“I don’t believe we do!”
“I like Biggerstaff—and I like Rose and Fielding well enough!” Bert added presently, after profound thought, “but I don’t like ’em all day and all night! I don’t like this business of framing something up every Sunday—a lot of fur coats and robes, and all of us getting out half-frozen to eat dinners we don’t want, all over the place—”
“And hours and hours of making talk with women I really don’t care about, for me!” Nancy said. “I love Mary Ingram,” she said presently, “and the Biggerstaffs. But that’s about all.”
“Exactly,” said her husband grimly. “But it’s not the Ingrams nor the Biggerstaffs who made our club bill sixty dollars this month” he added.
“Bert! It wasn’t!”
“Oh, yes it was. Everyone of us had to take four tickets to the dance, you know, and we had two bottles of wine New Year’s Eve; it all counts up. But part of it was for Atherton, that cousin of Collins, he asked me to sign for him because he had more than the regulation number of guests!”
“But Bert, he’ll surely pay you?”
“Maybe he will, maybe he won’t; it’s just one of those things you can’t mention.”
“I could let Hannah go,” mused Nancy, “but in the rush last summer I let her help Pauline—waiting on table. Now Pauline won’t set her foot out of the kitchen for love or money.”
“And Pauline is wished on us as long as we keep Pierre,” Bert said, “No, you’ll need ’em all now, with the baby to run. But we’ll try to pull in a little where we can. My bills for the car are pretty heavy, and we’ve got a Tiffany bill for the Fielding kid’s present, and the prizes for the card party. That school of the boys—it’s worth all this, is it?”
Nancy did not answer; her brow was clouded with thought. Doctor, school, maids, car, table—it was all legitimate expense. Where might it be cut? For a few minutes they sat in silence, thinking. Then Bert sighed, shrugged his shoulders, and walked over to look down at Priscilla.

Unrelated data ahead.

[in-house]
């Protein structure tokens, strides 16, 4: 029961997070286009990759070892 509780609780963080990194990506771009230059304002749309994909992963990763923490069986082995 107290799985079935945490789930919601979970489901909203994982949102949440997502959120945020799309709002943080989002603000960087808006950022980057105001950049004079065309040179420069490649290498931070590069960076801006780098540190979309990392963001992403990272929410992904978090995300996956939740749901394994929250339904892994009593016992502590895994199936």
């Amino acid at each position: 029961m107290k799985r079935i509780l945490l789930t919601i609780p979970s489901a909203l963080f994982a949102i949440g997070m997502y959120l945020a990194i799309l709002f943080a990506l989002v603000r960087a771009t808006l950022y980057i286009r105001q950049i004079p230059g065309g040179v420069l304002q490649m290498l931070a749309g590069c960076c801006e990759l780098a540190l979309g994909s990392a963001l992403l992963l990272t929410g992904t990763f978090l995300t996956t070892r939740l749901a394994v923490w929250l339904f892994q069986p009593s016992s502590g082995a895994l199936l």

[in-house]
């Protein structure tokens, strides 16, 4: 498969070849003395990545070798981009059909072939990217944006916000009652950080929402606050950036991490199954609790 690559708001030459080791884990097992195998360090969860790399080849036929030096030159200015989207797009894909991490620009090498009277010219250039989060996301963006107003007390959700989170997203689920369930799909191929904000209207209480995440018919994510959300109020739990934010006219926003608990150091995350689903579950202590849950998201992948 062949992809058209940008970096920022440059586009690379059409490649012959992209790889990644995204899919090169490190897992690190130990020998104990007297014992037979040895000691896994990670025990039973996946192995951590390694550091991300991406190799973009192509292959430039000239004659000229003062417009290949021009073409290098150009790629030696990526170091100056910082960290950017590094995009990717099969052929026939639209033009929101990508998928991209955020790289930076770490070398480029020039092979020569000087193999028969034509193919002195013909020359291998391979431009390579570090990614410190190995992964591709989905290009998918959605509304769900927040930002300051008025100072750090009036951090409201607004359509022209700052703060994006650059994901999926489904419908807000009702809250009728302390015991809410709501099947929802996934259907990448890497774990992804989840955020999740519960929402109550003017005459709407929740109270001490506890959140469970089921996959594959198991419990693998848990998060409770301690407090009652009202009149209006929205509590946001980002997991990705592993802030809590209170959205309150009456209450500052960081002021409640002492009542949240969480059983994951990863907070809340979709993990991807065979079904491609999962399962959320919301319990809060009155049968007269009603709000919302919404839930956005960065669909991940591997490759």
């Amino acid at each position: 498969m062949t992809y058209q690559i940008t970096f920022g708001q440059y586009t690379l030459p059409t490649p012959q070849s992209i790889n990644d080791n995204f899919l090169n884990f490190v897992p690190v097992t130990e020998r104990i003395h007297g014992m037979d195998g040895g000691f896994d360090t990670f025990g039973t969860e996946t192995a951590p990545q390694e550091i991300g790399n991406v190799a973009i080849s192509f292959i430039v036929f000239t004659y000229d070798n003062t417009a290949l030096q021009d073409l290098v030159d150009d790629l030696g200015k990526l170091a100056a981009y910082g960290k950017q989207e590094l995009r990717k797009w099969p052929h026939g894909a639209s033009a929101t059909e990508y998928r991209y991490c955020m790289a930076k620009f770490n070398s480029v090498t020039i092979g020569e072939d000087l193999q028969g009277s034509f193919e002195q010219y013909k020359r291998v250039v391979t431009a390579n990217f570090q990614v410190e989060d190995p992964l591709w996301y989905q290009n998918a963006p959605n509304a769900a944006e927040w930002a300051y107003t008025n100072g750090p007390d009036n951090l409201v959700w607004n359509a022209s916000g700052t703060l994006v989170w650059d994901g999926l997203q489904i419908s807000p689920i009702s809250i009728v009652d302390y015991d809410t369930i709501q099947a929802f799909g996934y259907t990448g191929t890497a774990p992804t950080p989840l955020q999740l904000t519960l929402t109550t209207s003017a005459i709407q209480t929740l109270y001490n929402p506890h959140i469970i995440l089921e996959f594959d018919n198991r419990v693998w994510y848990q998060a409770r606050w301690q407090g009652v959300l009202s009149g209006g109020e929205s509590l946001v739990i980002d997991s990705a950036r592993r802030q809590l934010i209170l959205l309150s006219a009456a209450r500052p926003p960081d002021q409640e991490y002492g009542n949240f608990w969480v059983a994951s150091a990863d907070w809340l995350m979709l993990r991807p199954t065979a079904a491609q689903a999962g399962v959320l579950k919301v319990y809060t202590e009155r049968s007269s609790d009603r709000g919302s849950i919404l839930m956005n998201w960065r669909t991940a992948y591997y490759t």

“Hello, Goo-goo!” said he: “You’re having a grand little time with your blanket, aren’t you?”
“I’ll truly take the whole thing in hand,” Nancy said, noticing with a little pang that dear old Bert was looking older, and grayer, than he had a few years ago. “When I come downstairs, self-denial week will set in!”
Her tone brought him to her side; he stooped to kiss the smiling face between the thick braids.
“You always stand by me, Nance!” he said gratefully.
There was no stopping half way, however. The current had caught the Bradleys and it carried them on. There was no expense that could be lessened without weakening the whole structure. Nancy grew sick of bills, bills that came in the mail, that were delivered, and that piled up on her desk. She honestly racked her brain to discover the honourable solution; there was no solution. Even while she pondered, Priscilla in her arms, the machinery that she and Bert had so eagerly constructed went on of its own power.